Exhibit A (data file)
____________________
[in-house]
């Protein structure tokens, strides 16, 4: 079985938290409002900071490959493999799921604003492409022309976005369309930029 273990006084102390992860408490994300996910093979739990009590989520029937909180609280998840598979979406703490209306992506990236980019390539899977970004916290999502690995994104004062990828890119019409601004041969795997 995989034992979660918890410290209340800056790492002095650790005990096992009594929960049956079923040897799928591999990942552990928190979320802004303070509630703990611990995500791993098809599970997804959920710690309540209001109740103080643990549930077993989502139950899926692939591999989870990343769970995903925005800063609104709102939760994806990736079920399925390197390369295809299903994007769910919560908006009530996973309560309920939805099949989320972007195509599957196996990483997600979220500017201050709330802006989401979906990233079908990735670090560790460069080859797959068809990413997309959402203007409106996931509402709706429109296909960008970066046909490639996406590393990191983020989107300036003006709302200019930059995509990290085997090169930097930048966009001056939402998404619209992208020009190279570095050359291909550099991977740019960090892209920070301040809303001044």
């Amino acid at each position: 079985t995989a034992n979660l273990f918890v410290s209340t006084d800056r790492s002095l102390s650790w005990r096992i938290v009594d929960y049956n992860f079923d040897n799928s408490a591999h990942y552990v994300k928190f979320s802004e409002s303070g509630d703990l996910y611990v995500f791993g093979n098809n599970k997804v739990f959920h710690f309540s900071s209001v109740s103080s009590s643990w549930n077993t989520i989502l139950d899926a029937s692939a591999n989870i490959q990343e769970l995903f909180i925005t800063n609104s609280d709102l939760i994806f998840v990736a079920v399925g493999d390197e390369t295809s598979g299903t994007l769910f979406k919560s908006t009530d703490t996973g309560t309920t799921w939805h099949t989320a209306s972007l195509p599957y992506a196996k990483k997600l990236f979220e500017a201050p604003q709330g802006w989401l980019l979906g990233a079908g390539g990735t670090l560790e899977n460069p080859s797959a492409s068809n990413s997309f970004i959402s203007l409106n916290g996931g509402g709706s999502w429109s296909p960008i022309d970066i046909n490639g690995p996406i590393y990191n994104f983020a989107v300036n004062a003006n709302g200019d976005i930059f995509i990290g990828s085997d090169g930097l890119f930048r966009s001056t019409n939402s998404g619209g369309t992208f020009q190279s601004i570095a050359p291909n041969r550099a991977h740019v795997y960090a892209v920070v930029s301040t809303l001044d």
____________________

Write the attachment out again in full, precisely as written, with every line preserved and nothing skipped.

[in-house]
């Protein structure tokens, strides 16, 4: 079985938290409002900071490959493999799921604003492409022309976005369309930029 273990006084102390992860408490994300996910093979739990009590989520029937909180609280998840598979979406703490209306992506990236980019390539899977970004916290999502690995994104004062990828890119019409601004041969795997 995989034992979660918890410290209340800056790492002095650790005990096992009594929960049956079923040897799928591999990942552990928190979320802004303070509630703990611990995500791993098809599970997804959920710690309540209001109740103080643990549930077993989502139950899926692939591999989870990343769970995903925005800063609104709102939760994806990736079920399925390197390369295809299903994007769910919560908006009530996973309560309920939805099949989320972007195509599957196996990483997600979220500017201050709330802006989401979906990233079908990735670090560790460069080859797959068809990413997309959402203007409106996931509402709706429109296909960008970066046909490639996406590393990191983020989107300036003006709302200019930059995509990290085997090169930097930048966009001056939402998404619209992208020009190279570095050359291909550099991977740019960090892209920070301040809303001044």
């Amino acid at each position: 079985t995989a034992n979660l273990f918890v410290s209340t006084d800056r790492s002095l102390s650790w005990r096992i938290v009594d929960y049956n992860f079923d040897n799928s408490a591999h990942y552990v994300k928190f979320s802004e409002s303070g509630d703990l996910y611990v995500f791993g093979n098809n599970k997804v739990f959920h710690f309540s900071s209001v109740s103080s009590s643990w549930n077993t989520i989502l139950d899926a029937s692939a591999n989870i490959q990343e769970l995903f909180i925005t800063n609104s609280d709102l939760i994806f998840v990736a079920v399925g493999d390197e390369t295809s598979g299903t994007l769910f979406k919560s908006t009530d703490t996973g309560t309920t799921w939805h099949t989320a209306s972007l195509p599957y992506a196996k990483k997600l990236f979220e500017a201050p604003q709330g802006w989401l980019l979906g990233a079908g390539g990735t670090l560790e899977n460069p080859s797959a492409s068809n990413s997309f970004i959402s203007l409106n916290g996931g509402g709706s999502w429109s296909p960008i022309d970066i046909n490639g690995p996406i590393y990191n994104f983020a989107v300036n004062a003006n709302g200019d976005i930059f995509i990290g990828s085997d090169g930097l890119f930048r966009s001056t019409n939402s998404g619209g369309t992208f020009q190279s601004i570095a050359p291909n041969r550099a991977h740019v795997y960090a892209v920070v930029s301040t809303l001044d």